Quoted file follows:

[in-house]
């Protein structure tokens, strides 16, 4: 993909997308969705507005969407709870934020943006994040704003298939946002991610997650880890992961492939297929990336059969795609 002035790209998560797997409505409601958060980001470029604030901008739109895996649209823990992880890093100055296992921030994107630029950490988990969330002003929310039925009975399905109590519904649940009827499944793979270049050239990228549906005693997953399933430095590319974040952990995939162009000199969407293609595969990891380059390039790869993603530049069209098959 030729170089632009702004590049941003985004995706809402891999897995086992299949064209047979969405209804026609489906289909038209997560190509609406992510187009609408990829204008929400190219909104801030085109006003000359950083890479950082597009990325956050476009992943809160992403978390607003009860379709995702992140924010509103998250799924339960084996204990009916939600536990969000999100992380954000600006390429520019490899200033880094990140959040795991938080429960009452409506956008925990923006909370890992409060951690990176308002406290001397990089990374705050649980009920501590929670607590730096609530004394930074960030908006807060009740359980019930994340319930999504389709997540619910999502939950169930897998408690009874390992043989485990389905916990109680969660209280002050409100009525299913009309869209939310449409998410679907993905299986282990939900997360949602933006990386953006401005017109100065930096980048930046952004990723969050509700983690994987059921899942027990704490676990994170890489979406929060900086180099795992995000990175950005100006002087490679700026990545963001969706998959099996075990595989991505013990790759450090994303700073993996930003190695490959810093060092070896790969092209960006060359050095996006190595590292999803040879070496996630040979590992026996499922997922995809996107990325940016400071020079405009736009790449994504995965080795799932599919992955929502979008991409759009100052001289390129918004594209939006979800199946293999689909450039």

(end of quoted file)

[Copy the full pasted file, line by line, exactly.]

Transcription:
[in-house]
């Protein structure tokens, strides 16, 4: 993909997308969705507005969407709870934020943006994040704003298939946002991610997650880890992961492939297929990336059969795609 002035790209998560797997409505409601958060980001470029604030901008739109895996649209823990992880890093100055296992921030994107630029950490988990969330002003929310039925009975399905109590519904649940009827499944793979270049050239990228549906005693997953399933430095590319974040952990995939162009000199969407293609595969990891380059390039790869993603530049069209098959 030729170089632009702004590049941003985004995706809402891999897995086992299949064209047979969405209804026609489906289909038209997560190509609406992510187009609408990829204008929400190219909104801030085109006003000359950083890479950082597009990325956050476009992943809160992403978390607003009860379709995702992140924010509103998250799924339960084996204990009916939600536990969000999100992380954000600006390429520019490899200033880094990140959040795991938080429960009452409506956008925990923006909370890992409060951690990176308002406290001397990089990374705050649980009920501590929670607590730096609530004394930074960030908006807060009740359980019930994340319930999504389709997540619910999502939950169930897998408690009874390992043989485990389905916990109680969660209280002050409100009525299913009309869209939310449409998410679907993905299986282990939900997360949602933006990386953006401005017109100065930096980048930046952004990723969050509700983690994987059921899942027990704490676990994170890489979406929060900086180099795992995000990175950005100006002087490679700026990545963001969706998959099996075990595989991505013990790759450090994303700073993996930003190695490959810093060092070896790969092209960006060359050095996006190595590292999803040879070496996630040979590992026996499922997922995809996107990325940016400071020079405009736009790449994504995965080795799932599919992955929502979008991409759009100052001289390129918004594209939006979800199946293999689909450039």